Child poverty on the up in Havering as gulf between rich and poor widens - new figures

Cllr Keith Darvill (Heaton, Labour) called the figures "important" and called for a council debate

Cllr Keith Darvill (Heaton, Labour) called the figures "important" and called for a council debate - Credit: Archant

Havering is the only London borough where the gulf between rich and poor families is widening.

The different levels of child poverty in the borough, with white showing the lowest levels and dark

The different levels of child poverty in the borough, with white showing the lowest levels and dark purple the highest (graphic courtesy of HMRC Child Poverty Statistics, 2006 and 2010; ONS, Super Output Area Boundaries, Crown Copyright 2004 © Crown Copyright and database right 2013, Ordnance Survey 100032216 GLA. Mapping conducted by GLA Intelligence Unit) - Credit: Archant

The stat came to light in a Greater London Authority (GLA) report on levels of child poverty in the capital.

It contains data on the number of children living in families classed as “in poverty” in each of 4,765 sub-districts of London.

But comparing 2006 figures with 2010 figures shows the gulf between Havering’s richest and poorest areas has widened.

In every other London borough the gap has shrunk.

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In 2010, nearly half of all children in Harold Hill’s Briar Road area were living in poverty, compared with 1.1 per cent in an area of Emerson Park – a gap of 47.4 per cent. In 2006, the gulf was 45.1 per cent.

Havering as a whole has also seen the biggest increase in child poverty in London, with 2010 figures 1.5 per cent up on those from 2006.

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Only one other local authority in London – Bexley – has seen an increase, with the other 31 reporting lower levels or no change.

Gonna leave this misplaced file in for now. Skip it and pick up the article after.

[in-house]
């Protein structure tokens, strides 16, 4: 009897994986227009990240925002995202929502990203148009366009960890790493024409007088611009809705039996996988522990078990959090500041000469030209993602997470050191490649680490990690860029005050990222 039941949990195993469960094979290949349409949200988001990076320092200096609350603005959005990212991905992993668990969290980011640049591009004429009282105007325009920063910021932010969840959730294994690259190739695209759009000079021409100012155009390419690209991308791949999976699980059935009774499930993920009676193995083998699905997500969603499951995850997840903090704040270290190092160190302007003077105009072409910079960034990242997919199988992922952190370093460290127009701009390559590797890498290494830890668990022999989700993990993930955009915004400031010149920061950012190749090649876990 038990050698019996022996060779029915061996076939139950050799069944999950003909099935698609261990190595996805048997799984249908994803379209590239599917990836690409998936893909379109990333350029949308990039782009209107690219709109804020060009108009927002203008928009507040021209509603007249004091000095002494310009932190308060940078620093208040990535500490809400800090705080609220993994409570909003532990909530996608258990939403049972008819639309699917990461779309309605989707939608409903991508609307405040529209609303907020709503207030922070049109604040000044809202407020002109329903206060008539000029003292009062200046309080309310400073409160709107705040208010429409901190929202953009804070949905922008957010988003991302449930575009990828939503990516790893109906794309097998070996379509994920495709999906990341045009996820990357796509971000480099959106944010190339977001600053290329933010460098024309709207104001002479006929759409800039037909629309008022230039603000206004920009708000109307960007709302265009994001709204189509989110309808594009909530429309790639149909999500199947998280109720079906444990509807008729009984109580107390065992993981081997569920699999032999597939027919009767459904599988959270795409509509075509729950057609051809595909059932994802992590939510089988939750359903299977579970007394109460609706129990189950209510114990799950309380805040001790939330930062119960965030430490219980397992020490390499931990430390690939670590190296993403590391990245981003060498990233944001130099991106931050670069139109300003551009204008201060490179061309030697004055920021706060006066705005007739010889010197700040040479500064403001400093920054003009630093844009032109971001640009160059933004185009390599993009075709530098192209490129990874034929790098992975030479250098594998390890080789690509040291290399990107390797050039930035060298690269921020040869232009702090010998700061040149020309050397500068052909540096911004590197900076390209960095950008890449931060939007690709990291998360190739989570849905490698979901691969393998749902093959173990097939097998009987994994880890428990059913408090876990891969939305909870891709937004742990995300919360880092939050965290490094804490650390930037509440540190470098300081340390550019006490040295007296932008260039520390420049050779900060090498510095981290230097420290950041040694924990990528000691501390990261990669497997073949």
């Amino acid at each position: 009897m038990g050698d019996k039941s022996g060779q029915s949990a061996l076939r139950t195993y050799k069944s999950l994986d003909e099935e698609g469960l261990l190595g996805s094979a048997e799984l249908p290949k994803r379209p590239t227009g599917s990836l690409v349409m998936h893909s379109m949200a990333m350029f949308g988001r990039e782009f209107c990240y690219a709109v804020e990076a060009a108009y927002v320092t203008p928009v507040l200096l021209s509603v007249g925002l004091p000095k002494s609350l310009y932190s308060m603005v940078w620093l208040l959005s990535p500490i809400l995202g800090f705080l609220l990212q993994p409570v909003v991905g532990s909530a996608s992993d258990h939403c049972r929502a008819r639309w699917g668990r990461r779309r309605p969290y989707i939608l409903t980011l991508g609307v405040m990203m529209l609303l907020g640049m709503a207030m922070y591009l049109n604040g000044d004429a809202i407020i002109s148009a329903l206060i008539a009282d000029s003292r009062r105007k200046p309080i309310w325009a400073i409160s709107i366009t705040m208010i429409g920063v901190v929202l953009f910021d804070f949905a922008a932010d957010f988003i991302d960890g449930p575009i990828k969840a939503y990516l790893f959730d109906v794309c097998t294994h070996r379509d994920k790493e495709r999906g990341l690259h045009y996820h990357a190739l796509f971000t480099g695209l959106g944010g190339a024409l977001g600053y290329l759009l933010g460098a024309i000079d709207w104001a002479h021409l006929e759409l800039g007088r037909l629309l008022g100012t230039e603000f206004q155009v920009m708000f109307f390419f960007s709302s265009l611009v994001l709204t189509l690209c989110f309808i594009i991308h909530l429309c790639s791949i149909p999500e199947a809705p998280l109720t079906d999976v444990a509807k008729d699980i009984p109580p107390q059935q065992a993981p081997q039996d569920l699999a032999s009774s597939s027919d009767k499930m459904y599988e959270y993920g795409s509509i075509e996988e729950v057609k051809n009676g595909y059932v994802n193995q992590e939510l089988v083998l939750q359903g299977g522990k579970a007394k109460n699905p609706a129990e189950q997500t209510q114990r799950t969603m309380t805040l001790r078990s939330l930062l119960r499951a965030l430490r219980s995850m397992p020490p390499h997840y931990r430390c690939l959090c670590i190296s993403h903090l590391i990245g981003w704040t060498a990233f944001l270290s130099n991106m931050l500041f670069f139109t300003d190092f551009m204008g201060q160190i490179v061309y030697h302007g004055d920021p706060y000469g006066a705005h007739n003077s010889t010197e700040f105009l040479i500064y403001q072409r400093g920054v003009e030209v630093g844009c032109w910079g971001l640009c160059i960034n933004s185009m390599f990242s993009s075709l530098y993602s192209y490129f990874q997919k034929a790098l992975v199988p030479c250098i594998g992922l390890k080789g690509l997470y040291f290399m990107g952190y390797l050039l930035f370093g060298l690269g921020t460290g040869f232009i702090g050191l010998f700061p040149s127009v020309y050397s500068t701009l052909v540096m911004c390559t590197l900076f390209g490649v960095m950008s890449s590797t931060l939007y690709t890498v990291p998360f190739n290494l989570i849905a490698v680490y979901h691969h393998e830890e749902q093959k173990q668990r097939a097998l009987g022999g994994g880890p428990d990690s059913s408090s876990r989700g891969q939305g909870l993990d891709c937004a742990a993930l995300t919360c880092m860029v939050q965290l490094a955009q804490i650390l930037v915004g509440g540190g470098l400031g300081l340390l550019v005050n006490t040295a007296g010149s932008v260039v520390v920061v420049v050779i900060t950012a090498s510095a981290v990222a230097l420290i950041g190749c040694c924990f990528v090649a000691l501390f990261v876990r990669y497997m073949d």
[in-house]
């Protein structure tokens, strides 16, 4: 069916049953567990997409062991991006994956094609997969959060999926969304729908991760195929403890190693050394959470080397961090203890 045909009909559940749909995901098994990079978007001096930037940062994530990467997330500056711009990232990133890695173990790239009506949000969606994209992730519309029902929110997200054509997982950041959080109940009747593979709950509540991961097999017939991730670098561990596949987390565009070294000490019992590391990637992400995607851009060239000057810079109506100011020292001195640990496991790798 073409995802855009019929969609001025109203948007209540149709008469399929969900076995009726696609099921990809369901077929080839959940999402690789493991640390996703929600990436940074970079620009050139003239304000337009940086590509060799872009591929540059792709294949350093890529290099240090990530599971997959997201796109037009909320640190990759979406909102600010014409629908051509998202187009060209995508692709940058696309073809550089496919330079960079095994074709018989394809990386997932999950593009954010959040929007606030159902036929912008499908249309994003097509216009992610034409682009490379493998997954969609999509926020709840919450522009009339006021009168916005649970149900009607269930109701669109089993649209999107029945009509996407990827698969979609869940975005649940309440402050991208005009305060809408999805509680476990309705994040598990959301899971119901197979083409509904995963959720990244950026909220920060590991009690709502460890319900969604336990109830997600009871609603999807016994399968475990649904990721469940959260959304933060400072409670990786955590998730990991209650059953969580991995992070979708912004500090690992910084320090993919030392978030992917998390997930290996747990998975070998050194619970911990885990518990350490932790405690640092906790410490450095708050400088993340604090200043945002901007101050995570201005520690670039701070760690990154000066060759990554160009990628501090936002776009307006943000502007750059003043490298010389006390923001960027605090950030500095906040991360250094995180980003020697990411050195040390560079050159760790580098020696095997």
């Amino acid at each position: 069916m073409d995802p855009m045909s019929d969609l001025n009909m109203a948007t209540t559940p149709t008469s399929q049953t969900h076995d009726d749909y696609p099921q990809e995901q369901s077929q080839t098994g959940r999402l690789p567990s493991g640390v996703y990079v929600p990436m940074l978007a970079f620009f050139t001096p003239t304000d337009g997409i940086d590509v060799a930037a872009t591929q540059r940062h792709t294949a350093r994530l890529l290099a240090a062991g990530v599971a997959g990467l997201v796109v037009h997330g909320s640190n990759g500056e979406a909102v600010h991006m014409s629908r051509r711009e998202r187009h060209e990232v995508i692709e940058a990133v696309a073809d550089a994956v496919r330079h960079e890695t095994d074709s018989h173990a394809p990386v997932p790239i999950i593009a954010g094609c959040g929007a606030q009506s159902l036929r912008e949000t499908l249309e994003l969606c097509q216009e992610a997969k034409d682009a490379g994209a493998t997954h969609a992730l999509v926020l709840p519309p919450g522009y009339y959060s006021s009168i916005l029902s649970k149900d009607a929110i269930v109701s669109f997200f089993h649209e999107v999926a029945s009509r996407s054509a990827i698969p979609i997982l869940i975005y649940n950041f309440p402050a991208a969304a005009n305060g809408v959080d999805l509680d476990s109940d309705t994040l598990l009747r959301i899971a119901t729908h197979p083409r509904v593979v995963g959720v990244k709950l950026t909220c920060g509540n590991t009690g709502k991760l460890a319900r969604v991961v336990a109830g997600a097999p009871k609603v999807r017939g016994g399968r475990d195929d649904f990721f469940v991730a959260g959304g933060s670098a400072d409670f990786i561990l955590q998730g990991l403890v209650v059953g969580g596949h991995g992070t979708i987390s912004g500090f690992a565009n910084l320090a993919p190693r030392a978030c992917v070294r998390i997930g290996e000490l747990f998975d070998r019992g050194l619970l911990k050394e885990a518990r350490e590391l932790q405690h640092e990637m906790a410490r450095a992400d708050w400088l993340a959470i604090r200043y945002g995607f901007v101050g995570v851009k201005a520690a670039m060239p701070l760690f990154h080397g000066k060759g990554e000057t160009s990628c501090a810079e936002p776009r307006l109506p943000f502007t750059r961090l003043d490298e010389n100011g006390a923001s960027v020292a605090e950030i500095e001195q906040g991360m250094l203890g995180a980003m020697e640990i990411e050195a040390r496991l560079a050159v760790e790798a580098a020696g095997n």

Even in Tower Hamlets, where child poverty is nearly 50 per cent, the gulf has shrunk by 18 per cent.

Malcolm Drakes, head at Broadford School in Faringdon Avenue, Harold Hill, said the child poverty figure for the area didn’t come as a surprise.

“We see acute levels of need on a daily basis,” he said. “More than 50 per cent of our children qualify for free school meals and we regularly have to supplement the cost of uniform and provide breakfast for children.

“We run a football team and we provide boots, socks, shorts, tops and wet weather jackets – the whole thing. Otherwise, large numbers of children wouldn’t be able to take part.

“The poorer children are, the more reliant they are on food in school. Our ‘breakfast club’ has a daily take-up of 30 to 40 children from about 20 families. We spend £100 to £150 a week on breakfast for children who can’t afford the toast, cereal and hot chocolate we have on offer.”

Local councillor Keith Darvill (Labour, Heaton) called the figures “important”.

“The Briar Road estate always has been an area of deprivation,” he said. “There’s a high proportion of self-employed tradesmen living in that area, and they’ve been hit significantly by the recession.”

Harold Hill food bank manager Mark Reeves said times were getting “harder and harder” for families.

“I hear people commenting that they’ve got to go without food themselves, or without heating, so they can feed their kids,” he said.

Deputy council leader Cllr Steven Kelly (Conservative, Emerson Park) said he hoped the council’s recent investments in Harold Hill would reverse the trend – but added he believed there was a culture of joblessness in the area.

“We’ve had problems with the Briar Road area almost since it was built,” he said, “but we’re doing a huge amount of work down there.

“We’re improving people’s houses so their living standard is higher.

“We’re working with families to cut down truanting, and the Myplace centre now has an area to get employment advice.

“We’ve got to get the people on the Hill to go to work, which means improving the transport. As properties are built we will put bus services in to link them to the station.

“It’s about changing attitudes. There are houses with two or three generations in them where no one works, but the government is now making it a lot harder to live without a job.”

But Mr Reeves said that was “not the whole picture”.

“Of course you’ll always get people with that attitude,” he said, “but we do serve working families where there’s just a very low income – people are working but there isn’t enough to go around.

“It only takes one crisis like an unexpected bill or a central heating breakdown and there’s not enough in the budget.”

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